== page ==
The recent total solar eclipse generated plenty of excitement across the entire country, but for an astronomer whose first job was working at a telescope store - and who still owns the telescope he bought there when he was 15 - the event was much more than an excuse to wear funny glasses. Professor Mark Bottorff, Associate Professor of Physics and Director of Southwestern’s Fountainwood Observatory, described the August 21st eclipse as a “unique connection between you and the rest of the cosmos.” For him, it was a “metaphysical experience that will always stay with me.”

If anyone deserved a front-row seat to capture this historic event, it’s Bottorff.

Stars in His Eyes

Bottorff has always had a love of science and astronomy. One evening as a young teen he looked up and noticed a bright star in the sky. However, when he viewed it through his small telescope he realized the “star” was actually the planet Jupiter. The very next day he checked out the Time Life Series book The Universe from his school’s library and read it cover to cover. He was hooked.

Bottorff’s first job was working at a telescope store in his hometown of Littleton, CO, where his earnings went directly to pay for a new telescope. It was this very same telescope, nicknamed “Long Tom” (a classic 4 inch in diameter long focus refractor) and “Piglet” (a short focus wide field refractor made from a WWII-era aerial camera lens that accompanied him to Washington state in 1979 to watch his first solar eclipse) that he took to Wyoming to catch the August 21st eclipse. The rings connecting the two telescopes and other additions were made by his late father, who was a precision machinist for the aerospace firm Martin Marietta. Clearly, for Bottorff, it’s a special piece of equipment.

Rules Are Made to Be Broken

If Bottorff were to provide advice on how best to experience a total solar eclipse, he would give the following tips:

  1. Plan ahead

  2. Test your equipment beforehand in roughly the same location you will use to view the eclipse

  3. Keep things as simple as possible to lessen the chance of something going wrong

  4. Monitor weather patterns

  5. Prepare for spotty cell service, or for the servers to be overloaded; Print any instructions, directions or anything else you may need ahead of time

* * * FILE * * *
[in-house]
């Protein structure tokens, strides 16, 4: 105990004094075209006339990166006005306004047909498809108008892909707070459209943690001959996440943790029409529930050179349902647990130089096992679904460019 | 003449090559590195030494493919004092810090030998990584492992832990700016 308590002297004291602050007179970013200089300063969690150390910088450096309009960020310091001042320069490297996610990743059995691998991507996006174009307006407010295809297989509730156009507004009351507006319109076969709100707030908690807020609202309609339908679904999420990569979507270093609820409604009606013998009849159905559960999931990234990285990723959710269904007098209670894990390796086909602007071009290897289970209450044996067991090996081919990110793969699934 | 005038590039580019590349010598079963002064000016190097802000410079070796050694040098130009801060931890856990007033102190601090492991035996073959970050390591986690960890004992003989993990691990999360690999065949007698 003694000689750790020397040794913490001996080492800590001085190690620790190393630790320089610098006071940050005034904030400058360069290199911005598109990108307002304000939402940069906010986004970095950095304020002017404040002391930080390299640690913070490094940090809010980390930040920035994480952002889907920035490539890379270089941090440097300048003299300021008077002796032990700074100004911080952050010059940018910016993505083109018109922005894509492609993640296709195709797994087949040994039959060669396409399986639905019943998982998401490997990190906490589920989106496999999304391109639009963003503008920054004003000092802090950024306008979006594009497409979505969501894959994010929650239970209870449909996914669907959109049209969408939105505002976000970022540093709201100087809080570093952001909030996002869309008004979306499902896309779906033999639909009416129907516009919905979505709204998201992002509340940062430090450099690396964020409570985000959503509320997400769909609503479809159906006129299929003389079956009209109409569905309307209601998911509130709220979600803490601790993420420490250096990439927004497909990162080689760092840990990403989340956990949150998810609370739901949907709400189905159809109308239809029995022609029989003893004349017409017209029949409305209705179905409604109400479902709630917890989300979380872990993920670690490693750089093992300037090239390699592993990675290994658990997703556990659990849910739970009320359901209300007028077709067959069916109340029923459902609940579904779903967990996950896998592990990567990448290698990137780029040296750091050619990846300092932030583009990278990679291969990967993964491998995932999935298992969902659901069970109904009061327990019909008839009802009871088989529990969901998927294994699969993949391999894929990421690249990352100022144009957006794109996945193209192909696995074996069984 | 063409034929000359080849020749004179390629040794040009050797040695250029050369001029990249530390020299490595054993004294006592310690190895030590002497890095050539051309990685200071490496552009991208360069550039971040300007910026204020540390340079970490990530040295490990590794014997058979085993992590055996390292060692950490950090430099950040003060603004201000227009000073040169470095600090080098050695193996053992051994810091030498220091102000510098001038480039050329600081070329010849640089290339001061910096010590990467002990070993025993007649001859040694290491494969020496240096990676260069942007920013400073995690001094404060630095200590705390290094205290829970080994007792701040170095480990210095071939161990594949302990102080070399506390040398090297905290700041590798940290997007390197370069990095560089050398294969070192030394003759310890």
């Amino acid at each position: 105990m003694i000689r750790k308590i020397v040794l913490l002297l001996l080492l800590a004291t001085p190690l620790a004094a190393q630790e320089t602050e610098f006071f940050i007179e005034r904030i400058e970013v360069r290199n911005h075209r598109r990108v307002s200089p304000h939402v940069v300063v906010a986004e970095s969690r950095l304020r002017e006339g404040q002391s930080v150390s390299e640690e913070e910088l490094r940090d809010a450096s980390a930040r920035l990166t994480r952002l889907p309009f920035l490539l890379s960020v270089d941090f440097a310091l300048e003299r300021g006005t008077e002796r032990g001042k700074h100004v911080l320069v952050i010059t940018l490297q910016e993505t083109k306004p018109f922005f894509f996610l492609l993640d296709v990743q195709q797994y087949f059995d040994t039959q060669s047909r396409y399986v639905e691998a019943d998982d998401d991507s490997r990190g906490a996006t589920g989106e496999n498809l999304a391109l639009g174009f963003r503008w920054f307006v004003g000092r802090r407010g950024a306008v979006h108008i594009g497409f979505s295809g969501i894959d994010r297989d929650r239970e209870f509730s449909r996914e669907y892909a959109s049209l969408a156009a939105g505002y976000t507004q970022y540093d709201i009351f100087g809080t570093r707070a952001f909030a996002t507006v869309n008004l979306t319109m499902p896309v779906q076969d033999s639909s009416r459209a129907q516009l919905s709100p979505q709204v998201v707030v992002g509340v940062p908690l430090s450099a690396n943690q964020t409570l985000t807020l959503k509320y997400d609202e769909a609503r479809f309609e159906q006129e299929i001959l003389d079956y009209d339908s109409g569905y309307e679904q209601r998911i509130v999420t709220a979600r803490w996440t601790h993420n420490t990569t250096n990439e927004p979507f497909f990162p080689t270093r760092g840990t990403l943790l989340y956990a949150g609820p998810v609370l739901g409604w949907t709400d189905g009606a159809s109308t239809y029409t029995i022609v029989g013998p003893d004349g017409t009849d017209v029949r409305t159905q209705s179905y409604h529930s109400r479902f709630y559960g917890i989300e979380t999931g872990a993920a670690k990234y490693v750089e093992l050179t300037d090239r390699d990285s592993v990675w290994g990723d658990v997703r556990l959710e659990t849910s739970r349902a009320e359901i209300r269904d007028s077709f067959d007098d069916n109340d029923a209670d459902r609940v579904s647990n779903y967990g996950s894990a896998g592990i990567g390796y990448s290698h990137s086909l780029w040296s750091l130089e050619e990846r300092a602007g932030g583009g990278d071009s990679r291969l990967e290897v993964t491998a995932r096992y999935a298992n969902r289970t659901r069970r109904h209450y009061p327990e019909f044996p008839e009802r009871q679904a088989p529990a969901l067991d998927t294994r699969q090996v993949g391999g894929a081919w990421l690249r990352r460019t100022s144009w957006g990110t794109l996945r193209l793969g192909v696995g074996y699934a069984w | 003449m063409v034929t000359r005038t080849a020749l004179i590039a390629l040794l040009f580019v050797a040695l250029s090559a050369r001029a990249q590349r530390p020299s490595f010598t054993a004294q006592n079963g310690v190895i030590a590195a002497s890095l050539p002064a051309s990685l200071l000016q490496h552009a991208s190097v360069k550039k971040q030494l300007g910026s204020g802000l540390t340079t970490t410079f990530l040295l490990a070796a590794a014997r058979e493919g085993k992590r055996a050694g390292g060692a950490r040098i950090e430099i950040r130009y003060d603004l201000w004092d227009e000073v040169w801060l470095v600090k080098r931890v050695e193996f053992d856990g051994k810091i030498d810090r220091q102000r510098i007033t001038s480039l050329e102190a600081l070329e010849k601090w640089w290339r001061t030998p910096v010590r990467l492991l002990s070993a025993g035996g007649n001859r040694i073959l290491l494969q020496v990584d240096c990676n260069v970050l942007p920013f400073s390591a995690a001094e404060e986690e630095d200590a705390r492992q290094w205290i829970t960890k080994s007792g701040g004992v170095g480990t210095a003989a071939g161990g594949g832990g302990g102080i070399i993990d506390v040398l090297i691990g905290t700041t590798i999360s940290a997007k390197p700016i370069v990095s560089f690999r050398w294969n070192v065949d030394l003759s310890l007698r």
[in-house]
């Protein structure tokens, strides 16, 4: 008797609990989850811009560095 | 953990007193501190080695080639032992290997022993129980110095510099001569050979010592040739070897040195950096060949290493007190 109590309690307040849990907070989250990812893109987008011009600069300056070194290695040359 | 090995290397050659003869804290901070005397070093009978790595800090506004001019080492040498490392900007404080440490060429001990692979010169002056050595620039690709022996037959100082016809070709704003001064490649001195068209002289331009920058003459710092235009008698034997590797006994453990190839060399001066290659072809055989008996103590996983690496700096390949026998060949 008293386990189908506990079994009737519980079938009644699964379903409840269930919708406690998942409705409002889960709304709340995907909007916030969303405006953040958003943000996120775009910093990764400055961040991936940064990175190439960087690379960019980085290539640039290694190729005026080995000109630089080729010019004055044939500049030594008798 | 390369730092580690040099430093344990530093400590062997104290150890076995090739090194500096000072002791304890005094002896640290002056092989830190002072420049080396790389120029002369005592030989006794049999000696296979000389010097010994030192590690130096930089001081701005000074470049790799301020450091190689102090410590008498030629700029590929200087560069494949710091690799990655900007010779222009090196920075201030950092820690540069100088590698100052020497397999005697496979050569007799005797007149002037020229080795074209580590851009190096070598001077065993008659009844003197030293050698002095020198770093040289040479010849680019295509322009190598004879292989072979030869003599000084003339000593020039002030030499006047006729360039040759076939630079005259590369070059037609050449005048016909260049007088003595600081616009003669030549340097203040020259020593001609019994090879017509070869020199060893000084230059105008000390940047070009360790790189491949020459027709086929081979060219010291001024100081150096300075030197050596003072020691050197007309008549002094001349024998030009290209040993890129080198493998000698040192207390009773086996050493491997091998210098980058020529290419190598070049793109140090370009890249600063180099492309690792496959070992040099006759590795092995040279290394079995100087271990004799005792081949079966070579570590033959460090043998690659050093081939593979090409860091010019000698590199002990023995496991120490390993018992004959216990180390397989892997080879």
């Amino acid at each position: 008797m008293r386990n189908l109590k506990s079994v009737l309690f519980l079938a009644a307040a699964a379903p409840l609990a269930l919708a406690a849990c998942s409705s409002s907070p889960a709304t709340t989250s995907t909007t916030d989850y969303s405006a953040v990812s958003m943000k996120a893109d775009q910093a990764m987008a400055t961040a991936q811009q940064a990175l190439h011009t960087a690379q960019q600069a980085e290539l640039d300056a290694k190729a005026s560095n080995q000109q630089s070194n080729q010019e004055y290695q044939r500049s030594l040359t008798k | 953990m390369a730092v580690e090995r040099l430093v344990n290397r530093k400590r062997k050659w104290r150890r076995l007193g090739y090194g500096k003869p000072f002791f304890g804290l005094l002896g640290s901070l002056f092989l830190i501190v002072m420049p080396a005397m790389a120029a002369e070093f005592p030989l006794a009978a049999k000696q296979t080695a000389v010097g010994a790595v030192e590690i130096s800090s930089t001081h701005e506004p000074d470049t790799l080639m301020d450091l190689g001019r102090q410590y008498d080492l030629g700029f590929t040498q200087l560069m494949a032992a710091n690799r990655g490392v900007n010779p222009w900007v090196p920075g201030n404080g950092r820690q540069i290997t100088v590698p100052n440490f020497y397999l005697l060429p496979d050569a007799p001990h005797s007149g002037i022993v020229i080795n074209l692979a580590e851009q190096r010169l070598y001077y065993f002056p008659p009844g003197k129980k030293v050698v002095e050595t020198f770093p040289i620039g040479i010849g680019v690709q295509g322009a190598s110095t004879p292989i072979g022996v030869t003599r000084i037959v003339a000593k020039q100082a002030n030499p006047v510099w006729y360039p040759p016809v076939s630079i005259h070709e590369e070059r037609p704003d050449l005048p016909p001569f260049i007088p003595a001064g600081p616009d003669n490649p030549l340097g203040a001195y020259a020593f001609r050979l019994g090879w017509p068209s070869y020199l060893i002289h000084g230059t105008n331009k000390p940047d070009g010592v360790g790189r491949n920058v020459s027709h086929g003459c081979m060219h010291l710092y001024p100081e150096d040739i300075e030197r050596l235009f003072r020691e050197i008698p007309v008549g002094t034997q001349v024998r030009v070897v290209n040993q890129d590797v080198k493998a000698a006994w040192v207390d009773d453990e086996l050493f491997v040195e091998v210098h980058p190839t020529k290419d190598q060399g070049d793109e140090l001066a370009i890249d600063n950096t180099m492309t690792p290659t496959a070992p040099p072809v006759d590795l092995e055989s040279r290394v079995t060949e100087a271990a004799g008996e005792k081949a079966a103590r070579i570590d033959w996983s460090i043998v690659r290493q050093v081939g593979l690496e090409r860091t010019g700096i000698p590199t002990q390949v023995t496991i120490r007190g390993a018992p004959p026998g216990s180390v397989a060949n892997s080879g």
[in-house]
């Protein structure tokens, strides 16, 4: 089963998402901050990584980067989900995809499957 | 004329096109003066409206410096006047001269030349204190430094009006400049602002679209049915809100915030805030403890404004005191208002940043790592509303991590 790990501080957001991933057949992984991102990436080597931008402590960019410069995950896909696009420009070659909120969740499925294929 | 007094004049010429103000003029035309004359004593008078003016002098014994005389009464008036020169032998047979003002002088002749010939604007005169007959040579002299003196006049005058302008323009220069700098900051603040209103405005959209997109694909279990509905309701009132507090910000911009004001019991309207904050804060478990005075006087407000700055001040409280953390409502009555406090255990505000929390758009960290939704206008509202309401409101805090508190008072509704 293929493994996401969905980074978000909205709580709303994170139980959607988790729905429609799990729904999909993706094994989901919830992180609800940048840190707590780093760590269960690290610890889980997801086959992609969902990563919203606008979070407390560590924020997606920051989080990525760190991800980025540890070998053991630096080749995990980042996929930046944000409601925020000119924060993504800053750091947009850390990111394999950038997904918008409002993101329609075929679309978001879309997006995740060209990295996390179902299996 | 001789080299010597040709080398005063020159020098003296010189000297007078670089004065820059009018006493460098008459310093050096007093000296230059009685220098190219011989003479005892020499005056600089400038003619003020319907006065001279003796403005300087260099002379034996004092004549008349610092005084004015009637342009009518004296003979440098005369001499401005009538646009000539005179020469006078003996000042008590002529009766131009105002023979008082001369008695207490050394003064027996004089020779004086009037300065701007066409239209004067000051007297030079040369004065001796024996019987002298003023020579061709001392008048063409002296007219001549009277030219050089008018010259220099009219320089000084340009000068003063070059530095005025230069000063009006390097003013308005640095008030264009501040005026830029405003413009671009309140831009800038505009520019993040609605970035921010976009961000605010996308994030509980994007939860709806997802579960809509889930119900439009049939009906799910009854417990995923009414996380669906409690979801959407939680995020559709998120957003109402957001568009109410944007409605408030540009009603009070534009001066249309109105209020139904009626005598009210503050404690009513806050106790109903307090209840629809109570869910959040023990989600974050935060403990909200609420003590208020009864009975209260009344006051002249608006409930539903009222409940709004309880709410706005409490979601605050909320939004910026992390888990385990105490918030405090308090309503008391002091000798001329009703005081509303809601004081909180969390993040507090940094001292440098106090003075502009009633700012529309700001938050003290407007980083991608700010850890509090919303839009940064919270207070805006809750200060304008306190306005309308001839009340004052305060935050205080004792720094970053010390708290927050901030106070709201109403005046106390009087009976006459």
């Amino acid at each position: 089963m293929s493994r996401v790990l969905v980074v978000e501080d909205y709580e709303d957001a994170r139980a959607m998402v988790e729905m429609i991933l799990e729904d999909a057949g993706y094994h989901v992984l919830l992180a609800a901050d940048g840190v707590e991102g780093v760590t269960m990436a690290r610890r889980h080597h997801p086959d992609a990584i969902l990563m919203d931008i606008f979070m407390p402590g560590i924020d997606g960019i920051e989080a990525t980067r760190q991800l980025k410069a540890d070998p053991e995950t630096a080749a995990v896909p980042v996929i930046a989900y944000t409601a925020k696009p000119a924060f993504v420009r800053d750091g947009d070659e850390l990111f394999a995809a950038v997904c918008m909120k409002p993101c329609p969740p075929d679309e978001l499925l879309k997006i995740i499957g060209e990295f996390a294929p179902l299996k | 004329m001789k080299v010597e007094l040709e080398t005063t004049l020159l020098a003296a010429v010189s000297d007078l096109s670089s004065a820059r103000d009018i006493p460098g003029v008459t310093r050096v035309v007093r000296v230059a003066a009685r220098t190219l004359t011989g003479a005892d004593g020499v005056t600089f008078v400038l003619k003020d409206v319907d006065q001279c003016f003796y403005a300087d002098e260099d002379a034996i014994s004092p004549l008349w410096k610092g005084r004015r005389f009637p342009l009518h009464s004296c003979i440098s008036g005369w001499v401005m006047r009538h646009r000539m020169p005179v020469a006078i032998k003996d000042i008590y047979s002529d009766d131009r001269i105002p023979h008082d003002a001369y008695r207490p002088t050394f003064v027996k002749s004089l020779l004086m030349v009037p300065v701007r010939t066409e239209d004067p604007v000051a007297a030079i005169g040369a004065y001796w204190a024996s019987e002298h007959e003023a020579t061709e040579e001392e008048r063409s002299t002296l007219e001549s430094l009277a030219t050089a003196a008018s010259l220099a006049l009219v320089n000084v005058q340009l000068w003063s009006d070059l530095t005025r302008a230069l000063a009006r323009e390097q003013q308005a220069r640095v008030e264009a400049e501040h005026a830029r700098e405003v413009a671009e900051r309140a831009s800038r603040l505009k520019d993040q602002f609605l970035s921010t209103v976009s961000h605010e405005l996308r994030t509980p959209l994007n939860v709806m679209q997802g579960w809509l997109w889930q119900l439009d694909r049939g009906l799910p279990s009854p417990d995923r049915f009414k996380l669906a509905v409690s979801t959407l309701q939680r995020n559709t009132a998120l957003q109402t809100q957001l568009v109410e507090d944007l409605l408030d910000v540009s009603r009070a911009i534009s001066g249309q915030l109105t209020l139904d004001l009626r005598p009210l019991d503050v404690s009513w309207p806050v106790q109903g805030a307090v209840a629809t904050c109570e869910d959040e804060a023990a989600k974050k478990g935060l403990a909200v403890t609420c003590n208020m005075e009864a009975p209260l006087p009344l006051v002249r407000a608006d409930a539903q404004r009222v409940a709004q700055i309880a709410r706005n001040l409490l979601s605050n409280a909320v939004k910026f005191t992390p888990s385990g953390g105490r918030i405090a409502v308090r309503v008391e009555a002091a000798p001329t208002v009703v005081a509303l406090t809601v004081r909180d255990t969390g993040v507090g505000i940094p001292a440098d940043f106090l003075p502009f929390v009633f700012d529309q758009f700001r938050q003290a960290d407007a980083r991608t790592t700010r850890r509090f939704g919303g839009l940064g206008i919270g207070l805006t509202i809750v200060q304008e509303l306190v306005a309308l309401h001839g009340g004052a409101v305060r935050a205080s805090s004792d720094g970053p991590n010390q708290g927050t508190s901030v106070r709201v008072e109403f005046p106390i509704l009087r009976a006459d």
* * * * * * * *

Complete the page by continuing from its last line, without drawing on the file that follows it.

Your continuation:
6. Pack extra food, water, gas and supplies

  7. Expect heavy traffic - stay longer after the event to avoid it if you can

Clearly this is all great advice, although Bottorff admits that he did break a few of these rules himself. For one, his trip was somewhat last minute, so he had to overpack telescope gear. Fortunately he and his wife drove, so they had room for the extra equipment (although it did mean less room for his dog and two cats in the backseat).

He took some time to test different equipment in Colorado Springs before making the last stretch up to Wyoming for the big event. After careful consideration, he decided to use Long Tom to directly view the eclipse and Piglet to photograph the eclipse. He used an Olympus DSLR purchased with funds from a major grant to SU from the Howard Hughes Medical Institute (HHMI) for improving undergraduate science education. Bottorff will use the images he took in the popular Exploring the Universe Course at SU.

The Middle of Nowhere

Through family connections, Mark was invited to view the eclipse with a group in Lander, WY, in the direct path of the eclipse. After considering weather patterns and cloud conditions, they chose a secluded location near Pilot Butte Reservoir.

Bottorff and his brother-in-law car camped the night before the eclipse so as to be ready for the big event the next morning and to hold a place in anticipation of large crowds. In the morning they were joined by the rest of the group. Surprisingly the location was uncrowded, and made for a “surreal experience.” The opportunity to be able to “take in the sun, sky, stars, moon and earth all at once” was unforgettable.

Education & Outreach

Bottorff is passionate about teaching, so when he ran into a group of high school students from Los Alamos High School as part of the Citizen CATE Experiment (Continental-America Telescopic Eclipse) the night before the eclipse he couldn’t simply take off his professor hat. He used the opportunity to chat with them about the eclipse and answer questions, and he encouraged them to view the sky through his telescope. Sharing his lifelong passion with others comes naturally to him.

So, was it worth the 3,000-mile round trip for 2 minutes and 13 seconds of total metaphysical bliss?

“Absolutely,” he says. “It’s truly life-changing.”

Bottorff already has April 8, 2024, saved on his calendar. That’s the date the Austin area will experience its next total solar eclipse. No doubt Piglet and Long Tom will be ready.

About Southwestern’s Fountainwood Observatory

The Fountainwood Observatory hosts programs of general interest to the public each month during the academic year. Its large, research-quality reflecting telescope was donated to the Physics Department by Max Allen, a local engineer and builder who was also an amateur astronomer. This instrument is used for research by both faculty and students. 

For more information about Southwestern’s Fountainwood Observatory, contact Mark Bottorff at